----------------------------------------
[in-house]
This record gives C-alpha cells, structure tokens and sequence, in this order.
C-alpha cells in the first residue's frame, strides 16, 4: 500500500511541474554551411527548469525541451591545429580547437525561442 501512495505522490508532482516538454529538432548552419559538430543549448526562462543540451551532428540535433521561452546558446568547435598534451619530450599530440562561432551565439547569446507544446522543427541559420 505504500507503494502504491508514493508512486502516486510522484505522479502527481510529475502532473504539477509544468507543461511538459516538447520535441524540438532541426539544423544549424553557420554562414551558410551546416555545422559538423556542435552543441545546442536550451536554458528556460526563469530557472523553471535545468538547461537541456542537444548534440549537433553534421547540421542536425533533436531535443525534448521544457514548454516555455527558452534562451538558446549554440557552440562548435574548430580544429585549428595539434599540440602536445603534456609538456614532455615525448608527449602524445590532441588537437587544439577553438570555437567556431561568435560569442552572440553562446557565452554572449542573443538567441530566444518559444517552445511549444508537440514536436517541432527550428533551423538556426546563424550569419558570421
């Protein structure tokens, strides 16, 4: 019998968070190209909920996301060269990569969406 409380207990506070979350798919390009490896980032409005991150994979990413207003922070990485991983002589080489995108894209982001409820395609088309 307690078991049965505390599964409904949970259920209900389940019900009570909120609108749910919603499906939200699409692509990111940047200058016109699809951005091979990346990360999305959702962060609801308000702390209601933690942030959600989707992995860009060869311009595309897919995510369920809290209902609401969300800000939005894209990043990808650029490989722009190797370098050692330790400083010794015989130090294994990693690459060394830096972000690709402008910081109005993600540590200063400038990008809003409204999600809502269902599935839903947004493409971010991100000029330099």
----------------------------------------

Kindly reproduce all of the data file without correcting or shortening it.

[in-house]
This record gives C-alpha cells, structure tokens and sequence, in this order.
C-alpha cells in the first residue's frame, strides 16, 4: 500500500511541474554551411527548469525541451591545429580547437525561442 501512495505522490508532482516538454529538432548552419559538430543549448526562462543540451551532428540535433521561452546558446568547435598534451619530450599530440562561432551565439547569446507544446522543427541559420 505504500507503494502504491508514493508512486502516486510522484505522479502527481510529475502532473504539477509544468507543461511538459516538447520535441524540438532541426539544423544549424553557420554562414551558410551546416555545422559538423556542435552543441545546442536550451536554458528556460526563469530557472523553471535545468538547461537541456542537444548534440549537433553534421547540421542536425533533436531535443525534448521544457514548454516555455527558452534562451538558446549554440557552440562548435574548430580544429585549428595539434599540440602536445603534456609538456614532455615525448608527449602524445590532441588537437587544439577553438570555437567556431561568435560569442552572440553562446557565452554572449542573443538567441530566444518559444517552445511549444508537440514536436517541432527550428533551423538556426546563424550569419558570421
């Protein structure tokens, strides 16, 4: 019998968070190209909920996301060269990569969406 409380207990506070979350798919390009490896980032409005991150994979990413207003922070990485991983002589080489995108894209982001409820395609088309 307690078991049965505390599964409904949970259920209900389940019900009570909120609108749910919603499906939200699409692509990111940047200058016109699809951005091979990346990360999305959702962060609801308000702390209601933690942030959600989707992995860009060869311009595309897919995510369920809290209902609401969300800000939005894209990043990808650029490989722009190797370098050692330790400083010794015989130090294994990693690459060394830096972000690709402008910081109005993600540590200063400038990008809003409204999600809502269902599935839903947004493409971010991100000029330099």